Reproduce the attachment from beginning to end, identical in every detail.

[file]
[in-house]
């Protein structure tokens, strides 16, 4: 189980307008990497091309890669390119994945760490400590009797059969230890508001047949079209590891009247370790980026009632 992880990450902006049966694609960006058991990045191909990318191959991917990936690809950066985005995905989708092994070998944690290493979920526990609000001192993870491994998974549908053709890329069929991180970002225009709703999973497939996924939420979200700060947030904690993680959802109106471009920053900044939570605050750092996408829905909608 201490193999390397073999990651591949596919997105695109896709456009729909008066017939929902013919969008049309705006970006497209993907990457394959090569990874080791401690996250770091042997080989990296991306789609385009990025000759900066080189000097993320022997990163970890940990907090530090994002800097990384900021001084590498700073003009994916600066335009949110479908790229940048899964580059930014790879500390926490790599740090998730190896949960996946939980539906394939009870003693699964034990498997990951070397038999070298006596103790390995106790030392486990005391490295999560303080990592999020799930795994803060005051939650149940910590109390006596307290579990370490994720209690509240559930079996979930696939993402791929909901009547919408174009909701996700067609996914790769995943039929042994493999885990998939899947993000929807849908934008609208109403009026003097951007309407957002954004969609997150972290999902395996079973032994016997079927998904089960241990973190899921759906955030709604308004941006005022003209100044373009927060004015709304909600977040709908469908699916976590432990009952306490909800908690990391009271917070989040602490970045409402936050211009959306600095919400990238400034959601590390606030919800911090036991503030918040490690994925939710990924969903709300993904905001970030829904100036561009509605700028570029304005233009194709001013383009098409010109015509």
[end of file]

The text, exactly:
[in-house]
């Protein structure tokens, strides 16, 4: 189980307008990497091309890669390119994945760490400590009797059969230890508001047949079209590891009247370790980026009632 992880990450902006049966694609960006058991990045191909990318191959991917990936690809950066985005995905989708092994070998944690290493979920526990609000001192993870491994998974549908053709890329069929991180970002225009709703999973497939996924939420979200700060947030904690993680959802109106471009920053900044939570605050750092996408829905909608 201490193999390397073999990651591949596919997105695109896709456009729909008066017939929902013919969008049309705006970006497209993907990457394959090569990874080791401690996250770091042997080989990296991306789609385009990025000759900066080189000097993320022997990163970890940990907090530090994002800097990384900021001084590498700073003009994916600066335009949110479908790229940048899964580059930014790879500390926490790599740090998730190896949960996946939980539906394939009870003693699964034990498997990951070397038999070298006596103790390995106790030392486990005391490295999560303080990592999020799930795994803060005051939650149940910590109390006596307290579990370490994720209690509240559930079996979930696939993402791929909901009547919408174009909701996700067609996914790769995943039929042994493999885990998939899947993000929807849908934008609208109403009026003097951007309407957002954004969609997150972290999902395996079973032994016997079927998904089960241990973190899921759906955030709604308004941006005022003209100044373009927060004015709304909600977040709908469908699916976590432990009952306490909800908690990391009271917070989040602490970045409402936050211009959306600095919400990238400034959601590390606030919800911090036991503030918040490690994925939710990924969903709300993904905001970030829904100036561009509605700028570029304005233009194709001013383009098409010109015509």